Introduction to Natural Language Processing

July 14, 2016

In this article I’ll introduce you to the field of Natural Language Processing. We’ll have a look at why Natural Language Processing (NLP) is important and briefly discuss the various stages involved in processing of natural language. We’ll also have a look at the state of the art of NLP.

What is Natural Language Processing?

It’s the ability of systems to process natural language such as English rather than a language that has been designed specifically for computers like C. The system should take in the human speech, process it and derive some meaning out of it. But it’s not that easy as it may seem.

Importance of Natural Language Processing

The emergence of this field can be dated back to the 1950s. Alan Turing in 1950 published a paper entitled ‘Computing Machinery and Intelligence’. He asserted that a computer could be considered intelligent if it could carry on a conversation with a human being without the human realising that they were talking to a machine. This also gave rise to the famous Turing test. The goal of natural language processing is to allow that kind of interaction so that non-programmers can obtain useful information from computing systems. NLP is important technology in bridging the gap between human communication and digital data.

Why is this difficult for Computers?

We hardly face any difficulties in understanding a sentence in a language that we know and that’s because we have a large knowledge base, mapping of words or sentences with our common sense knowledge of the world take place instantly inside our brain. We are easily able to derive meaning out of sentences by applying in our common sense knowledge along with our experience of similar situations even if there were a lot of ambiguities in the speech that we are hearing or the text that we are reading. This might sound funny in the beginning because this is very apparent to us and we may not be even aware about these processes occurring inside our brain because they happen with so ease but these our complex processes that scientists even with intensive research in this field have failed to understand in a way they would have loved to. And it is interesting to know that some of the difficulties that are there are because the natural language content contains a lot of ambiguities and that’s because we omit a lot of common sense knowledge and keep a lot of ambiguities while we speak and that’s because we assume that the receiver would be able to decipher it with his common sense knowledge and understanding of the context.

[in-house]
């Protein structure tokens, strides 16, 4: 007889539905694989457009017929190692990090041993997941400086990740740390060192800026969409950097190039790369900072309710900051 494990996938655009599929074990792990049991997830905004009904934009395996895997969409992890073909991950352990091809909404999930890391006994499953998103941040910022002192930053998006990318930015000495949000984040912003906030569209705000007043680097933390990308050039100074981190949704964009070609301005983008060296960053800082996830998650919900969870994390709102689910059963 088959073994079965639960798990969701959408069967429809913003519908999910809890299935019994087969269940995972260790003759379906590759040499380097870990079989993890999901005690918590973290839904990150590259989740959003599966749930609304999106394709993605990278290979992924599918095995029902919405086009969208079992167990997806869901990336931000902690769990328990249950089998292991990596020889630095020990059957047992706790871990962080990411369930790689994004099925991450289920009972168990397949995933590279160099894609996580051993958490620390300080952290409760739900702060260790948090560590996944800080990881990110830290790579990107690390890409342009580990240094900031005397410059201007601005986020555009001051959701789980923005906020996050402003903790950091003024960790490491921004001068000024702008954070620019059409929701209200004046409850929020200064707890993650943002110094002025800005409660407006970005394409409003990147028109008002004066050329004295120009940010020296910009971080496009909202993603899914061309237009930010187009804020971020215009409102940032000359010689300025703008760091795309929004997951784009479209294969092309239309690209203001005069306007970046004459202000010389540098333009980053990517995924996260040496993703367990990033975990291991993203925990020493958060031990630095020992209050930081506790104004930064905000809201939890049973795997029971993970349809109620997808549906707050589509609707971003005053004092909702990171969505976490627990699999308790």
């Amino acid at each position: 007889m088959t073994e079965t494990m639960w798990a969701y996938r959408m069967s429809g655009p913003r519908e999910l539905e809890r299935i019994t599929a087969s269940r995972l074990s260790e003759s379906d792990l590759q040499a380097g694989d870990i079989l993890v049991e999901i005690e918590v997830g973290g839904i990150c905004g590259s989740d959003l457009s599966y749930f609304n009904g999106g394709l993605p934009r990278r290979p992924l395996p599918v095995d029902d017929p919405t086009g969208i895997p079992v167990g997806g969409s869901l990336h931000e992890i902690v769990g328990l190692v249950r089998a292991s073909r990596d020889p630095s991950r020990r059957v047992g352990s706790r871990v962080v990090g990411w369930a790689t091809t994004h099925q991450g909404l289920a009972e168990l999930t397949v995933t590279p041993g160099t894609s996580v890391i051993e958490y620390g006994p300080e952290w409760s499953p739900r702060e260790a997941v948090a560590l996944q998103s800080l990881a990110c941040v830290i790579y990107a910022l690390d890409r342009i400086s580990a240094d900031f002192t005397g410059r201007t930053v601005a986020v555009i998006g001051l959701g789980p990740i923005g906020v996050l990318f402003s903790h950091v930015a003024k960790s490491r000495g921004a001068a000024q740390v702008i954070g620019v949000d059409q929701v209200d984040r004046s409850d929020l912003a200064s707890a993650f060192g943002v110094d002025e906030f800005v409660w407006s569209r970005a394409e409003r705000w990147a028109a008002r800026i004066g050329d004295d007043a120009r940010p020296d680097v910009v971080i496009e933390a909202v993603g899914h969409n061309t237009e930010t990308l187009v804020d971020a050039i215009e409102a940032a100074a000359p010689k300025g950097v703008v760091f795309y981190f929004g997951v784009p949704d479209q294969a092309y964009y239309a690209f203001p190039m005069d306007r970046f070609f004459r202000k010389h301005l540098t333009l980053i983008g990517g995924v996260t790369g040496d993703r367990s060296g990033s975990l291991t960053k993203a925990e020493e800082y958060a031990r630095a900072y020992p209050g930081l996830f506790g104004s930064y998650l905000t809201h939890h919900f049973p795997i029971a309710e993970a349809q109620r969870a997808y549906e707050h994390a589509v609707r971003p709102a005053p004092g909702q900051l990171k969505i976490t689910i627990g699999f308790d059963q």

Let’s take a conversation for example. (I have created this myself based on several examples that I remembered while writing this piece of text, it would be nice to get some feedback if anyone finds something wrong in this example)

Mom: It’s raining today but the school is open.

Son: But I’m not feeling like going to school today.

Mom: Father will be angry if he comes to know about this.

Son: Ok I’m going to dress up.

For us, this converastion might be easy to understand but for computers this can be difficult. Let’s analyse this.

The first line might appear crystal clear to us because of our common sense knowledge of the world and experience of similar situations but this is not the case for computers. “It’s raining today”. Okay. By this line we would instantly infer that it’s raining outside the speaker’s house and also in the area the kid’s school is located and though it’s raining, the school is open. But how does a computer understand this? How does it know where is it raining? What should it infer by raining today? What relationship does raining have with the school being open and why the people concerned are discussing the same? What does the word open mean here? We know that it means the school is working but how should the computer infer that since the word open has different meaning in different context.

In the third line what does the word ‘Father’ means? Does it mean the kid’s father or father of the school. Why will the father be angry and at whom will he be angry? Also to infer the reason about the father’s anger we need to go one or two sentences back.

“Ok I’m going to dress up.” What did the kid intend to say here? We understand that he means that he is getting ready for going to school but how does a computer understand that? Also we can have multiple interpretations in our mind at the same time for this sentence and can modify our thoughts or understanding and easily deal with the situation when one of our interpretations go wrong using some sort of feedback mechanism but how is the computer supposed to deal with such sort of ambiguous situation. Now you have clearly understood how difficult this can be but let’s also see how this has been made easy by scientists doing immense research in the field of Computer Linguistics, NLP and Machine Learning and other related fields. I used the term ‘easy’ to symbolise the immense contributions in this field and there is a lot we have achieved but the state of art of NLP is a far from where we can feel satisfied and there is still a long way to go and this field even more interesting for carrying on a research.